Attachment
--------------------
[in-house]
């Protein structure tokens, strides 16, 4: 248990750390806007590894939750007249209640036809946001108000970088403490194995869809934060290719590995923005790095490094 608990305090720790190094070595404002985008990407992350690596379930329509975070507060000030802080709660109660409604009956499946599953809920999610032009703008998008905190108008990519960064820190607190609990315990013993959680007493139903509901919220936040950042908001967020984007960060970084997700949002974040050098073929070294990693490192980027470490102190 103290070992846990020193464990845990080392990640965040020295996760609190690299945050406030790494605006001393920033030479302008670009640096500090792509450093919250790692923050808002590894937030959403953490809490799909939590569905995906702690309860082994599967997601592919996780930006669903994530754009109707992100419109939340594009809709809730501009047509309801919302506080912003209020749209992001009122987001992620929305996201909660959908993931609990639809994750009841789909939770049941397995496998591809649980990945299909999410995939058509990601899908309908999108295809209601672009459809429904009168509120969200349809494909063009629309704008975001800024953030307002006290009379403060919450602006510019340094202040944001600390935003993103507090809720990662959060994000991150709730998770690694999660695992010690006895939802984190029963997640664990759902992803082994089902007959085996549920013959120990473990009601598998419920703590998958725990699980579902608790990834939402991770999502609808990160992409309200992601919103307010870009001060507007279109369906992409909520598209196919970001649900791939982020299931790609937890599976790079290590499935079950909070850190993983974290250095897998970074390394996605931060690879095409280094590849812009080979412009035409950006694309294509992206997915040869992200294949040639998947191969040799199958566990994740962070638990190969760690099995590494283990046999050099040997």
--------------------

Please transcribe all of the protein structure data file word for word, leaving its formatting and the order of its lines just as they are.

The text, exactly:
[in-house]
């Protein structure tokens, strides 16, 4: 248990750390806007590894939750007249209640036809946001108000970088403490194995869809934060290719590995923005790095490094 608990305090720790190094070595404002985008990407992350690596379930329509975070507060000030802080709660109660409604009956499946599953809920999610032009703008998008905190108008990519960064820190607190609990315990013993959680007493139903509901919220936040950042908001967020984007960060970084997700949002974040050098073929070294990693490192980027470490102190 103290070992846990020193464990845990080392990640965040020295996760609190690299945050406030790494605006001393920033030479302008670009640096500090792509450093919250790692923050808002590894937030959403953490809490799909939590569905995906702690309860082994599967997601592919996780930006669903994530754009109707992100419109939340594009809709809730501009047509309801919302506080912003209020749209992001009122987001992620929305996201909660959908993931609990639809994750009841789909939770049941397995496998591809649980990945299909999410995939058509990601899908309908999108295809209601672009459809429904009168509120969200349809494909063009629309704008975001800024953030307002006290009379403060919450602006510019340094202040944001600390935003993103507090809720990662959060994000991150709730998770690694999660695992010690006895939802984190029963997640664990759902992803082994089902007959085996549920013959120990473990009601598998419920703590998958725990699980579902608790990834939402991770999502609808990160992409309200992601919103307010870009001060507007279109369906992409909520598209196919970001649900791939982020299931790609937890599976790079290590499935079950909070850190993983974290250095897998970074390394996605931060690879095409280094590849812009080979412009035409950006694309294509992206997915040869992200294949040639998947191969040799199958566990994740962070638990190969760690099995590494283990046999050099040997």